Tactics aside, the larger question of whether television news shows should keep telling Republicans who spread lies about the election is complex. But ABC’s handling of Scalise represented the worst-case scenario of all worlds in which they are not only invited on the air, but allowed to lie with impunity.

Don’t reserve liars unless you are prepared to call them

On the one hand, Scalise is the Republican whip of the House, and as an elected official with a leadership role in Congress, what he says is inherently newsworthy. The same can be said for other Republicans loyal to Trump who have recently appeared on Sunday shows, such as Senators Lindsey Graham, Ron Johnson, Mike Rounds, Paul and others.

Donald Trump led the Republican Party down a path in which its relationship with the truth is now more deteriorated than ever, but the fact is that the party is only a handful of seats away from converting its narrow minorities in the House and Senate. in majorities. Seen through that prism, the editorial decision to interview people like Scalise is defensible as a way to get powerful people to voice their opinions.

However, on the other hand, the goal of the media at some level is to convey accurate information. Since Republicans now have a habit of misinforming people about what happened in the 2020 election and other problems, it can be argued that it is irresponsible to give them a platform not only to confuse the public conversation but to spread the same lies about the elections that inspired the deadly insurrection of January 6.

Of course, the ideas that what Republican elected officials say matters, but that they should not be given the opportunity to go on television and lie with impunity are not mutually exclusive. Interviews can be used as forums to hold them accountable for spreading unfounded opinions.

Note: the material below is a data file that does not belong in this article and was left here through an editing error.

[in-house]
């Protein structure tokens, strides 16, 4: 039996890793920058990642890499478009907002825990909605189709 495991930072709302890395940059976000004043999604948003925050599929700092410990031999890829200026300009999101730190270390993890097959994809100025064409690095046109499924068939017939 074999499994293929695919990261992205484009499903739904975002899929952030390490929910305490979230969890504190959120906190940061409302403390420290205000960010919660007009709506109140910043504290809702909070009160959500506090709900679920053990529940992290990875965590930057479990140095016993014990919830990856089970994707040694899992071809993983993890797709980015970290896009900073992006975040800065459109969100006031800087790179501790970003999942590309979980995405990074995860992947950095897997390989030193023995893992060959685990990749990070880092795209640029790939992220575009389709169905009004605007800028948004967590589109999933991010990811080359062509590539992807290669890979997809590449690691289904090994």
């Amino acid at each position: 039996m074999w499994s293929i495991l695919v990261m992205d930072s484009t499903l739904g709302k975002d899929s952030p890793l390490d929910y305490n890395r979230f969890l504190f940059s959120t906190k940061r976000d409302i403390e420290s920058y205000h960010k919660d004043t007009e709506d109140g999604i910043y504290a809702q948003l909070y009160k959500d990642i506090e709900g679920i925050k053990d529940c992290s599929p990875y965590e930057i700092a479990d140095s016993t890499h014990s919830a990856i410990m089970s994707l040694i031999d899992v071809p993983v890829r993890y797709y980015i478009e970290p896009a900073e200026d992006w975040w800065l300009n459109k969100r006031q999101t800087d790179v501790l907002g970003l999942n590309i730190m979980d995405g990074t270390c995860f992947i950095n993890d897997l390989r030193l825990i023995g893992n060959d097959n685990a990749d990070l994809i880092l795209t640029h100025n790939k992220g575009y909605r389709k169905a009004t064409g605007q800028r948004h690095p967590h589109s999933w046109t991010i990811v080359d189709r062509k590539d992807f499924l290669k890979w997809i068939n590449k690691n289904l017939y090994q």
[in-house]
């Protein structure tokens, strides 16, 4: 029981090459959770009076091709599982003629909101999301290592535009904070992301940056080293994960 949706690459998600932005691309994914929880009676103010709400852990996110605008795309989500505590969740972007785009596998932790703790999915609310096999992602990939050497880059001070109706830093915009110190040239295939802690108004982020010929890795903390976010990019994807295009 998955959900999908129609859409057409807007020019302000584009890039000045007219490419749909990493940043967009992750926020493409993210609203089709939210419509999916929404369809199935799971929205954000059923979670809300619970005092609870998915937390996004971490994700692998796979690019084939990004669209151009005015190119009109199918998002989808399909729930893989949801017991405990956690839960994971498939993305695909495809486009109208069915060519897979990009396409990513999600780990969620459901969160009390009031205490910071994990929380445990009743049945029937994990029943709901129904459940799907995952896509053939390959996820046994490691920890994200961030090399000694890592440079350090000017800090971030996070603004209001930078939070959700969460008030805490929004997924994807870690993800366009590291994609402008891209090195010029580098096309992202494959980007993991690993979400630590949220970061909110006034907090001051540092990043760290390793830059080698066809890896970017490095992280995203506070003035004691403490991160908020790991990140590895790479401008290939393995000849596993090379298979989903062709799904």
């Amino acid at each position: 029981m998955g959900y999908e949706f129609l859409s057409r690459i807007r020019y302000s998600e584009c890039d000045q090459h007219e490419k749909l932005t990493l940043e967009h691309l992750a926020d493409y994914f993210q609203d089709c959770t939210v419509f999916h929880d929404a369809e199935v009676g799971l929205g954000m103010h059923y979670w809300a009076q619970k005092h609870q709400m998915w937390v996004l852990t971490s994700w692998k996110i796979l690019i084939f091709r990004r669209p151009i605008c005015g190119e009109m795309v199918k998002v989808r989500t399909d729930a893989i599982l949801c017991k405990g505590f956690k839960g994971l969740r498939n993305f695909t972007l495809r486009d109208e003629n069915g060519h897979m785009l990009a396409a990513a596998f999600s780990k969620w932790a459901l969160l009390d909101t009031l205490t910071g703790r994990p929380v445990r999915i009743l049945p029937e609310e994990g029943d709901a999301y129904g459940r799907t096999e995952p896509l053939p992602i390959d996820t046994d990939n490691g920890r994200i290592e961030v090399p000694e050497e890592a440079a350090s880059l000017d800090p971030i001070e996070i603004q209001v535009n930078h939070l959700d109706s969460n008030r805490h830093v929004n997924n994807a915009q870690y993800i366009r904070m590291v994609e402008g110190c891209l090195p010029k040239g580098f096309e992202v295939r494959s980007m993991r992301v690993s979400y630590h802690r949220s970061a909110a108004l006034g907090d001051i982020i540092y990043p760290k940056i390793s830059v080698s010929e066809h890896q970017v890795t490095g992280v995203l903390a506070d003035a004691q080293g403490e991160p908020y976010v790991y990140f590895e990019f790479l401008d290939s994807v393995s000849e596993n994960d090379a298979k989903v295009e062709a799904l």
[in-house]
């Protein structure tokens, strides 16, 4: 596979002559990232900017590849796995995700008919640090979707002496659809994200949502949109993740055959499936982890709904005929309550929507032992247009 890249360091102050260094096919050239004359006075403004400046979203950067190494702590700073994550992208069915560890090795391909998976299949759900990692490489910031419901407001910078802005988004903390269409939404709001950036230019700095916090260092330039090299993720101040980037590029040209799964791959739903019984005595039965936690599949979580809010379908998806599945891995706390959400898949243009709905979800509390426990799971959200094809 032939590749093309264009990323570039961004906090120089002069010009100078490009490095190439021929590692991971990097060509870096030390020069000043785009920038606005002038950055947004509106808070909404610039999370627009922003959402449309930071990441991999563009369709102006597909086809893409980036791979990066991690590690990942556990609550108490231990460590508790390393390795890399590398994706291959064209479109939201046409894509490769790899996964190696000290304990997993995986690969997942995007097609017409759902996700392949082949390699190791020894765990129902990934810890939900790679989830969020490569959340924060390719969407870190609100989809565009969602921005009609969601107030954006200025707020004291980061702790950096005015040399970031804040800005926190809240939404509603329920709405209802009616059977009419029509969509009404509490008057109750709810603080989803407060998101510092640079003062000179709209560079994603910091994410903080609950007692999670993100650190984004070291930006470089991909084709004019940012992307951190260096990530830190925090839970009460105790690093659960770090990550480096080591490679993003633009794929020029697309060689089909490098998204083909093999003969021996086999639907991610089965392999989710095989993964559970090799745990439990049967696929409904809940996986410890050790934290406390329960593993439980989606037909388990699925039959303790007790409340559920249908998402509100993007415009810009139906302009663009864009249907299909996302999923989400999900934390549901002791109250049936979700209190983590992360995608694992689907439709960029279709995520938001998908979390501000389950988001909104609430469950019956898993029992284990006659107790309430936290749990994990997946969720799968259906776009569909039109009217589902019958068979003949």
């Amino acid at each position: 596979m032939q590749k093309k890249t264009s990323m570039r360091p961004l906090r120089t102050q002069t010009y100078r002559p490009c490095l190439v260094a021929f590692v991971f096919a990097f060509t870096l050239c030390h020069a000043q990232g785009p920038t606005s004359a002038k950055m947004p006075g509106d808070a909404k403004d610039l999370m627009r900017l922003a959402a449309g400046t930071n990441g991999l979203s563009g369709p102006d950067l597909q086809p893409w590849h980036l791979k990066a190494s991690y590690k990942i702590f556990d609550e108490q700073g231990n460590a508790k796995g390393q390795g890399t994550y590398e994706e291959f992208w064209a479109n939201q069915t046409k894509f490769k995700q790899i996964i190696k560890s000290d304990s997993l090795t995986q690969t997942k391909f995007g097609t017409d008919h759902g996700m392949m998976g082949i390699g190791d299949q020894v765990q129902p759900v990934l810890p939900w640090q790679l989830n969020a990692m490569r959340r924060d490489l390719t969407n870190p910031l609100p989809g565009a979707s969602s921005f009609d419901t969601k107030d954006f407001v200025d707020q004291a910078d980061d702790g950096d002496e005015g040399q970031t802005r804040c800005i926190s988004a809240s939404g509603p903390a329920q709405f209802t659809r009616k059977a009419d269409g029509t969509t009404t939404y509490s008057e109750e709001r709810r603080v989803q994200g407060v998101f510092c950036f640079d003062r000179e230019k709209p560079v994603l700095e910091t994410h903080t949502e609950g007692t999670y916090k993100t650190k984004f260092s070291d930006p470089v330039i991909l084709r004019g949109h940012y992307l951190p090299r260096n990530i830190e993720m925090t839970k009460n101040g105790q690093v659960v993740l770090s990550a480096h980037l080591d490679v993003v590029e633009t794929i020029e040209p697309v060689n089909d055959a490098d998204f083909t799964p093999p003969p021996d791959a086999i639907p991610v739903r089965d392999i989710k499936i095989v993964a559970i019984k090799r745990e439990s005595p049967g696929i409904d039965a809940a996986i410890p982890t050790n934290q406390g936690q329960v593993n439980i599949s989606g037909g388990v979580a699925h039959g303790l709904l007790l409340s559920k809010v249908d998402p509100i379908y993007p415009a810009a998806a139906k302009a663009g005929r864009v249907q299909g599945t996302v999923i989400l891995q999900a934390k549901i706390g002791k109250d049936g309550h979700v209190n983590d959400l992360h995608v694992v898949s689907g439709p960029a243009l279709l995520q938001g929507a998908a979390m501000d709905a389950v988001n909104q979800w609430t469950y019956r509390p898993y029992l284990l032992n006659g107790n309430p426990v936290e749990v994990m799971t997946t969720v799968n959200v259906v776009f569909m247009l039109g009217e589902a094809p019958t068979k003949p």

An excellent example of this was an interview that CNN’s Erin Burnett held on January 21 with Rep. Nicole Malliotakis (R-NY), who voted with Scalise against accepting the results of the House elections after the insurrection. January 6.

While Malliotakis tried to spread conspiracy theories about last November’s election that disagree with the facts, Burnett interrupted her and said, “Do you feel like you’ve swallowed a narrative that we all know is completely false? I mean, [Trump] says 5,000 dead voted in Georgia. Two dead voted in Georgia. But it was rhetoric like that that drew people like you. Do you feel like they cheated on you?

Malliotakis quickly retreated to circular arguments about how suspected fraud by Trump supporters is evidence that it occurred, but Burnett pointed that out as well.

“Those tens of millions of Americans think that it was not fair because Donald Trump said that to them, and that voice of Donald Trump was amplified by other people in power,” he said, alluding to Malliotakis’ complicity.

Conducting difficult interviews like that makes it less likely that people like Scalise or Malliotakis will accept an invitation to attend your show next time. But at a time when Republicans are using lies about voter fraud not only to delegitimize President Biden, but also to push for changes in state laws that will make it harder for people to vote, there are more important things than striking a nominal party balance. .